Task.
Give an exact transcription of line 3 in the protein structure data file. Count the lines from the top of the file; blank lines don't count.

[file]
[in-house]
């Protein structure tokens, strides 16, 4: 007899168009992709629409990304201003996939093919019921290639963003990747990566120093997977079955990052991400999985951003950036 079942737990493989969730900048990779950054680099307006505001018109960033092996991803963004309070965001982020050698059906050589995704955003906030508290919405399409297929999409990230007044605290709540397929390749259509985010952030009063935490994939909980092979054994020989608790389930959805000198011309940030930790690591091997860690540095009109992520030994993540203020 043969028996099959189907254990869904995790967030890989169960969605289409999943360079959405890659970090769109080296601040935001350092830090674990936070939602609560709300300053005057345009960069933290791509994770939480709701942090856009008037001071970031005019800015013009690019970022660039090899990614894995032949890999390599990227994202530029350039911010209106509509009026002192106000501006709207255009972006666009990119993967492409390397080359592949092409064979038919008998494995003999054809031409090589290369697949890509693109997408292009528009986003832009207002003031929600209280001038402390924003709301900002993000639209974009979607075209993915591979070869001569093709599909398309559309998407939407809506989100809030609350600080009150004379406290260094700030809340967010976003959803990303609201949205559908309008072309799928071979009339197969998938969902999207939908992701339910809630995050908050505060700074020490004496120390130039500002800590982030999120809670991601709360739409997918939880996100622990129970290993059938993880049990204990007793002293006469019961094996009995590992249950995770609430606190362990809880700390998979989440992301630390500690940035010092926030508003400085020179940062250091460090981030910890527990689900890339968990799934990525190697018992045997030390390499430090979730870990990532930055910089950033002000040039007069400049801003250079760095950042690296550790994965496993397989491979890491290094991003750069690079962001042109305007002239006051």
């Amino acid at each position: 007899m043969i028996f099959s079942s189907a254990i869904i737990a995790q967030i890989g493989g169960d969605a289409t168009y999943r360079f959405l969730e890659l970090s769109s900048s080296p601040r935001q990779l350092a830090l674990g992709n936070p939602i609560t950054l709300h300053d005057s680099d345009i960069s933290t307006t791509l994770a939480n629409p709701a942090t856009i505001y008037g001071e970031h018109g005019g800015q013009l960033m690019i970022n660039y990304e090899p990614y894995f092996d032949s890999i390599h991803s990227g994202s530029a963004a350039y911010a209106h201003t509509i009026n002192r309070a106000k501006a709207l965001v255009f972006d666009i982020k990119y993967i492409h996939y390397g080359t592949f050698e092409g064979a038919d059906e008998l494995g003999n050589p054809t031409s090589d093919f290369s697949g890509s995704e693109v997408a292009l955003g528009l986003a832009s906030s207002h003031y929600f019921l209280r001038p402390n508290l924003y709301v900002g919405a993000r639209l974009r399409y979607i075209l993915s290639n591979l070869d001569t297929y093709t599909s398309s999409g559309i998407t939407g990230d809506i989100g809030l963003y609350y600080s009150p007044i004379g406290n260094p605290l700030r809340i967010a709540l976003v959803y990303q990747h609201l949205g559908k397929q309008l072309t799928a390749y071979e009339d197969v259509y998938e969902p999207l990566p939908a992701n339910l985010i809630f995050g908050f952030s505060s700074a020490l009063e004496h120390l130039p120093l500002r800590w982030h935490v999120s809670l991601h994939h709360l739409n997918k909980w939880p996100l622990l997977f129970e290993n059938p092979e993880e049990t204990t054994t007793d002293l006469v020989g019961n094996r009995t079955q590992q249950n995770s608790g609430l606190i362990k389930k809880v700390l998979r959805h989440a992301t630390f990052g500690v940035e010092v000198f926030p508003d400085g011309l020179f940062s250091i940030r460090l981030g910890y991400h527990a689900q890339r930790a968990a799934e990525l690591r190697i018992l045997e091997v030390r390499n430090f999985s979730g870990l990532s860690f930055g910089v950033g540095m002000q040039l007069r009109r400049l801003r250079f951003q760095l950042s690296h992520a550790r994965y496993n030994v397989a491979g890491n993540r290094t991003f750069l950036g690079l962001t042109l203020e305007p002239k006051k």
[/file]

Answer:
């Amino acid at each position: 007899m043969i028996f099959s079942s189907a254990i869904i737990a995790q967030i890989g493989g169960d969605a289409t168009y999943r360079f959405l969730e890659l970090s769109s900048s080296p601040r935001q990779l350092a830090l674990g992709n936070p939602i609560t950054l709300h300053d005057s680099d345009i960069s933290t307006t791509l994770a939480n629409p709701a942090t856009i505001y008037g001071e970031h018109g005019g800015q013009l960033m690019i970022n660039y990304e090899p990614y894995f092996d032949s890999i390599h991803s990227g994202s530029a963004a350039y911010a209106h201003t509509i009026n002192r309070a106000k501006a709207l965001v255009f972006d666009i982020k990119y993967i492409h996939y390397g080359t592949f050698e092409g064979a038919d059906e008998l494995g003999n050589p054809t031409s090589d093919f290369s697949g890509s995704e693109v997408a292009l955003g528009l986003a832009s906030s207002h003031y929600f019921l209280r001038p402390n508290l924003y709301v900002g919405a993000r639209l974009r399409y979607i075209l993915s290639n591979l070869d001569t297929y093709t599909s398309s999409g559309i998407t939407g990230d809506i989100g809030l963003y609350y600080s009150p007044i004379g406290n260094p605290l700030r809340i967010a709540l976003v959803y990303q990747h609201l949205g559908k397929q309008l072309t799928a390749y071979e009339d197969v259509y998938e969902p999207l990566p939908a992701n339910l985010i809630f995050g908050f952030s505060s700074a020490l009063e004496h120390l130039p120093l500002r800590w982030h935490v999120s809670l991601h994939h709360l739409n997918k909980w939880p996100l622990l997977f129970e290993n059938p092979e993880e049990t204990t054994t007793d002293l006469v020989g019961n094996r009995t079955q590992q249950n995770s608790g609430l606190i362990k389930k809880v700390l998979r959805h989440a992301t630390f990052g500690v940035e010092v000198f926030p508003d400085g011309l020179f940062s250091i940030r460090l981030g910890y991400h527990a689900q890339r930790a968990a799934e990525l690591r190697i018992l045997e091997v030390r390499n430090f999985s979730g870990l990532s860690f930055g910089v950033g540095m002000q040039l007069r009109r400049l801003r250079f951003q760095l950042s690296h992520a550790r994965y496993n030994v397989a491979g890491n993540r290094t991003f750069l950036g690079l962001t042109l203020e305007p002239k006051k």